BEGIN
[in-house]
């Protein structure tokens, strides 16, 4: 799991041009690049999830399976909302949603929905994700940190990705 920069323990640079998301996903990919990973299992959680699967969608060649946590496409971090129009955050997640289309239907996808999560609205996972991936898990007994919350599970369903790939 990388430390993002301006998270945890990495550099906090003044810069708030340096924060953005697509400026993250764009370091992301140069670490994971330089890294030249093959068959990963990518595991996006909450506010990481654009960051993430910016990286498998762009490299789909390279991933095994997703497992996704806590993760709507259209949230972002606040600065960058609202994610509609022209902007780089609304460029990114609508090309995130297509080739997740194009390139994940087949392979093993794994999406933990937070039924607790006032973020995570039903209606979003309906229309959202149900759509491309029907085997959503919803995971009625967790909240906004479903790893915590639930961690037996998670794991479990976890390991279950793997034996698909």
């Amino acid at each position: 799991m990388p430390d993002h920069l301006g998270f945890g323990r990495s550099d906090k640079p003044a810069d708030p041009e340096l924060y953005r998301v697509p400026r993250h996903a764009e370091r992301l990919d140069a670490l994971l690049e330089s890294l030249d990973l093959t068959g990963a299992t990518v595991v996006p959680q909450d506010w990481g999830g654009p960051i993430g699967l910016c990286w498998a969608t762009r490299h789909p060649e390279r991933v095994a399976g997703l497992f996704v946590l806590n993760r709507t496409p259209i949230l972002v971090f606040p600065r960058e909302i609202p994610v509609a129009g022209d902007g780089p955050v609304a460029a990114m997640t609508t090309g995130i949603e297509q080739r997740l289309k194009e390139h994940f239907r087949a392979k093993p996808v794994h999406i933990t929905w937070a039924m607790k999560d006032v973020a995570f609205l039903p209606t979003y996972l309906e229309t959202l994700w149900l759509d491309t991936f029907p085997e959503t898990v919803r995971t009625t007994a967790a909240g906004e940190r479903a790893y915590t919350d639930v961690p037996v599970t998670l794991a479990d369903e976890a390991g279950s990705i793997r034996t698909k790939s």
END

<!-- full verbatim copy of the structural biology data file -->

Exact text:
[in-house]
């Protein structure tokens, strides 16, 4: 799991041009690049999830399976909302949603929905994700940190990705 920069323990640079998301996903990919990973299992959680699967969608060649946590496409971090129009955050997640289309239907996808999560609205996972991936898990007994919350599970369903790939 990388430390993002301006998270945890990495550099906090003044810069708030340096924060953005697509400026993250764009370091992301140069670490994971330089890294030249093959068959990963990518595991996006909450506010990481654009960051993430910016990286498998762009490299789909390279991933095994997703497992996704806590993760709507259209949230972002606040600065960058609202994610509609022209902007780089609304460029990114609508090309995130297509080739997740194009390139994940087949392979093993794994999406933990937070039924607790006032973020995570039903209606979003309906229309959202149900759509491309029907085997959503919803995971009625967790909240906004479903790893915590639930961690037996998670794991479990976890390991279950793997034996698909």
């Amino acid at each position: 799991m990388p430390d993002h920069l301006g998270f945890g323990r990495s550099d906090k640079p003044a810069d708030p041009e340096l924060y953005r998301v697509p400026r993250h996903a764009e370091r992301l990919d140069a670490l994971l690049e330089s890294l030249d990973l093959t068959g990963a299992t990518v595991v996006p959680q909450d506010w990481g999830g654009p960051i993430g699967l910016c990286w498998a969608t762009r490299h789909p060649e390279r991933v095994a399976g997703l497992f996704v946590l806590n993760r709507t496409p259209i949230l972002v971090f606040p600065r960058e909302i609202p994610v509609a129009g022209d902007g780089p955050v609304a460029a990114m997640t609508t090309g995130i949603e297509q080739r997740l289309k194009e390139h994940f239907r087949a392979k093993p996808v794994h999406i933990t929905w937070a039924m607790k999560d006032v973020a995570f609205l039903p209606t979003y996972l309906e229309t959202l994700w149900l759509d491309t991936f029907p085997e959503t898990v919803r995971t009625t007994a967790a909240g906004e940190r479903a790893y915590t919350d639930v961690p037996v599970t998670l794991a479990d369903e976890a390991g279950s990705i793997r034996t698909k790939s």